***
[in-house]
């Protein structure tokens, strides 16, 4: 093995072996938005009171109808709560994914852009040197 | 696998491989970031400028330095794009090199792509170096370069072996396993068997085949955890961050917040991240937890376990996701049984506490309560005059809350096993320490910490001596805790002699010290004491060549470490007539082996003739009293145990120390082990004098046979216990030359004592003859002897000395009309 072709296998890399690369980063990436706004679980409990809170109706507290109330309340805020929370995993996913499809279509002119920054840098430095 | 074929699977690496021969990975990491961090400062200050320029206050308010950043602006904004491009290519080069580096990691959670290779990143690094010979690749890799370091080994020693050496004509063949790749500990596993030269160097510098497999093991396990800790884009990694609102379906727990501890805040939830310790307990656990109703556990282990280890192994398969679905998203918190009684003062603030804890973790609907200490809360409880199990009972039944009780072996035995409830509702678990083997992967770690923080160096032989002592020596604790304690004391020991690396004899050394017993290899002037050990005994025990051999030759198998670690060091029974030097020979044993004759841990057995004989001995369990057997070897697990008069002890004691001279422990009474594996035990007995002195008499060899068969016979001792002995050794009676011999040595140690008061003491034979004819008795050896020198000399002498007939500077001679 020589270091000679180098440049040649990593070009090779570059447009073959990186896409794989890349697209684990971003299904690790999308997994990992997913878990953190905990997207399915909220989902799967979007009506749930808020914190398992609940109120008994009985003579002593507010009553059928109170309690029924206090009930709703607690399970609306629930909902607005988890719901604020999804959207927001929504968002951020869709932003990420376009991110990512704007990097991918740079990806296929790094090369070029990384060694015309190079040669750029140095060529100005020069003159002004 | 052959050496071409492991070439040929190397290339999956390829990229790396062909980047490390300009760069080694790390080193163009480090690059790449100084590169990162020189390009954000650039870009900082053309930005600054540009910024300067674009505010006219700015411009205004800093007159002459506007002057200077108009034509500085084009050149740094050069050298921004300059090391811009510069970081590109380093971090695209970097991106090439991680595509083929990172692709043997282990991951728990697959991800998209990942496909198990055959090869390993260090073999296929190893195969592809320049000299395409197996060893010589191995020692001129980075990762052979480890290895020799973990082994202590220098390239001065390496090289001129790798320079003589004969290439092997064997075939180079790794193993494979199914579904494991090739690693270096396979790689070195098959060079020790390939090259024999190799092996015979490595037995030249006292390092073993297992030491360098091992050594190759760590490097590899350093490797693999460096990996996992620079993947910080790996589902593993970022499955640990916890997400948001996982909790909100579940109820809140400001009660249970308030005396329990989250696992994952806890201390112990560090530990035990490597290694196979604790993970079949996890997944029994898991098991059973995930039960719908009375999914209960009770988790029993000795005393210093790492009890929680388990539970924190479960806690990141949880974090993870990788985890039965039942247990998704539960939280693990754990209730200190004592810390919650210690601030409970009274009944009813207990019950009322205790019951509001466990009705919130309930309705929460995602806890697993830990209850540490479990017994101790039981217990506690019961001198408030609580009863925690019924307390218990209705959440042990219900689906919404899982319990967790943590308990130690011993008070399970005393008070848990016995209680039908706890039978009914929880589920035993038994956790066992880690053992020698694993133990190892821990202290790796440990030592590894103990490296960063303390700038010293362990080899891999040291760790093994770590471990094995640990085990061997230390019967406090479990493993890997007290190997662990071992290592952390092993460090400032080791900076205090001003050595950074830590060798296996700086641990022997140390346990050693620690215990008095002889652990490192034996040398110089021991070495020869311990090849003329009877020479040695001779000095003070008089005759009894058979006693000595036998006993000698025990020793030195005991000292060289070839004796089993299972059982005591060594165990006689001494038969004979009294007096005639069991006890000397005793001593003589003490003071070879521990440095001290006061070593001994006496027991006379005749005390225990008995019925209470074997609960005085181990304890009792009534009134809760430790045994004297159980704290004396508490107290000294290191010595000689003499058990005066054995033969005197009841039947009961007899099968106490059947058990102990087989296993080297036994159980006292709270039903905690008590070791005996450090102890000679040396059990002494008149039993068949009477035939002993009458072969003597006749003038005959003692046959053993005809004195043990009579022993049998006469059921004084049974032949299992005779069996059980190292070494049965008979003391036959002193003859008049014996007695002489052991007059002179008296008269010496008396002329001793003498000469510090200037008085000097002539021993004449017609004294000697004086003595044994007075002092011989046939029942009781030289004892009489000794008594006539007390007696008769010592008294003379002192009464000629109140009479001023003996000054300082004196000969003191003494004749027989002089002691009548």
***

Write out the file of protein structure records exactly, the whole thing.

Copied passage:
[in-house]
């Protein structure tokens, strides 16, 4: 093995072996938005009171109808709560994914852009040197 | 696998491989970031400028330095794009090199792509170096370069072996396993068997085949955890961050917040991240937890376990996701049984506490309560005059809350096993320490910490001596805790002699010290004491060549470490007539082996003739009293145990120390082990004098046979216990030359004592003859002897000395009309 072709296998890399690369980063990436706004679980409990809170109706507290109330309340805020929370995993996913499809279509002119920054840098430095 | 074929699977690496021969990975990491961090400062200050320029206050308010950043602006904004491009290519080069580096990691959670290779990143690094010979690749890799370091080994020693050496004509063949790749500990596993030269160097510098497999093991396990800790884009990694609102379906727990501890805040939830310790307990656990109703556990282990280890192994398969679905998203918190009684003062603030804890973790609907200490809360409880199990009972039944009780072996035995409830509702678990083997992967770690923080160096032989002592020596604790304690004391020991690396004899050394017993290899002037050990005994025990051999030759198998670690060091029974030097020979044993004759841990057995004989001995369990057997070897697990008069002890004691001279422990009474594996035990007995002195008499060899068969016979001792002995050794009676011999040595140690008061003491034979004819008795050896020198000399002498007939500077001679 020589270091000679180098440049040649990593070009090779570059447009073959990186896409794989890349697209684990971003299904690790999308997994990992997913878990953190905990997207399915909220989902799967979007009506749930808020914190398992609940109120008994009985003579002593507010009553059928109170309690029924206090009930709703607690399970609306629930909902607005988890719901604020999804959207927001929504968002951020869709932003990420376009991110990512704007990097991918740079990806296929790094090369070029990384060694015309190079040669750029140095060529100005020069003159002004 | 052959050496071409492991070439040929190397290339999956390829990229790396062909980047490390300009760069080694790390080193163009480090690059790449100084590169990162020189390009954000650039870009900082053309930005600054540009910024300067674009505010006219700015411009205004800093007159002459506007002057200077108009034509500085084009050149740094050069050298921004300059090391811009510069970081590109380093971090695209970097991106090439991680595509083929990172692709043997282990991951728990697959991800998209990942496909198990055959090869390993260090073999296929190893195969592809320049000299395409197996060893010589191995020692001129980075990762052979480890290895020799973990082994202590220098390239001065390496090289001129790798320079003589004969290439092997064997075939180079790794193993494979199914579904494991090739690693270096396979790689070195098959060079020790390939090259024999190799092996015979490595037995030249006292390092073993297992030491360098091992050594190759760590490097590899350093490797693999460096990996996992620079993947910080790996589902593993970022499955640990916890997400948001996982909790909100579940109820809140400001009660249970308030005396329990989250696992994952806890201390112990560090530990035990490597290694196979604790993970079949996890997944029994898991098991059973995930039960719908009375999914209960009770988790029993000795005393210093790492009890929680388990539970924190479960806690990141949880974090993870990788985890039965039942247990998704539960939280693990754990209730200190004592810390919650210690601030409970009274009944009813207990019950009322205790019951509001466990009705919130309930309705929460995602806890697993830990209850540490479990017994101790039981217990506690019961001198408030609580009863925690019924307390218990209705959440042990219900689906919404899982319990967790943590308990130690011993008070399970005393008070848990016995209680039908706890039978009914929880589920035993038994956790066992880690053992020698694993133990190892821990202290790796440990030592590894103990490296960063303390700038010293362990080899891999040291760790093994770590471990094995640990085990061997230390019967406090479990493993890997007290190997662990071992290592952390092993460090400032080791900076205090001003050595950074830590060798296996700086641990022997140390346990050693620690215990008095002889652990490192034996040398110089021991070495020869311990090849003329009877020479040695001779000095003070008089005759009894058979006693000595036998006993000698025990020793030195005991000292060289070839004796089993299972059982005591060594165990006689001494038969004979009294007096005639069991006890000397005793001593003589003490003071070879521990440095001290006061070593001994006496027991006379005749005390225990008995019925209470074997609960005085181990304890009792009534009134809760430790045994004297159980704290004396508490107290000294290191010595000689003499058990005066054995033969005197009841039947009961007899099968106490059947058990102990087989296993080297036994159980006292709270039903905690008590070791005996450090102890000679040396059990002494008149039993068949009477035939002993009458072969003597006749003038005959003692046959053993005809004195043990009579022993049998006469059921004084049974032949299992005779069996059980190292070494049965008979003391036959002193003859008049014996007695002489052991007059002179008296008269010496008396002329001793003498000469510090200037008085000097002539021993004449017609004294000697004086003595044994007075002092011989046939029942009781030289004892009489000794008594006539007390007696008769010592008294003379002192009464000629109140009479001023003996000054300082004196000969003191003494004749027989002089002691009548």